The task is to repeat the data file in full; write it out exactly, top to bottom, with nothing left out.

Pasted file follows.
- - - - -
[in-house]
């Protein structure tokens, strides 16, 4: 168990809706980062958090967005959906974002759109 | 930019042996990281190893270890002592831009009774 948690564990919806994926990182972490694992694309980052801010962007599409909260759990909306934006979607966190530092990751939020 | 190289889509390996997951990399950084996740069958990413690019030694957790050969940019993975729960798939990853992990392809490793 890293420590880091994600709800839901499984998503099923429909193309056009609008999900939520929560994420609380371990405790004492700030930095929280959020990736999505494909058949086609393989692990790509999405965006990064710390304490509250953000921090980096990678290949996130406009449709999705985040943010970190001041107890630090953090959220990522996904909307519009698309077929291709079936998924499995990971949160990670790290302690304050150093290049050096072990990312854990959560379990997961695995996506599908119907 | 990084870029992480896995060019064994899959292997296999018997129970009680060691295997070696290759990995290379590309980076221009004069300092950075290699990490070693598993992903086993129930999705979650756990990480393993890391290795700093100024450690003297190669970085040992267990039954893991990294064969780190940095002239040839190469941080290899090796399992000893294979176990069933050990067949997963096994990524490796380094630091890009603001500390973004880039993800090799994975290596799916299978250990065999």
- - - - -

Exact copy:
[in-house]
């Protein structure tokens, strides 16, 4: 168990809706980062958090967005959906974002759109 | 930019042996990281190893270890002592831009009774 948690564990919806994926990182972490694992694309980052801010962007599409909260759990909306934006979607966190530092990751939020 | 190289889509390996997951990399950084996740069958990413690019030694957790050969940019993975729960798939990853992990392809490793 890293420590880091994600709800839901499984998503099923429909193309056009609008999900939520929560994420609380371990405790004492700030930095929280959020990736999505494909058949086609393989692990790509999405965006990064710390304490509250953000921090980096990678290949996130406009449709999705985040943010970190001041107890630090953090959220990522996904909307519009698309077929291709079936998924499995990971949160990670790290302690304050150093290049050096072990990312854990959560379990997961695995996506599908119907 | 990084870029992480896995060019064994899959292997296999018997129970009680060691295997070696290759990995290379590309980076221009004069300092950075290699990490070693598993992903086993129930999705979650756990990480393993890391290795700093100024450690003297190669970085040992267990039954893991990294064969780190940095002239040839190469941080290899090796399992000893294979176990069933050990067949997963096994990524490796380094630091890009603001500390973004880039993800090799994975290596799916299978250990065999």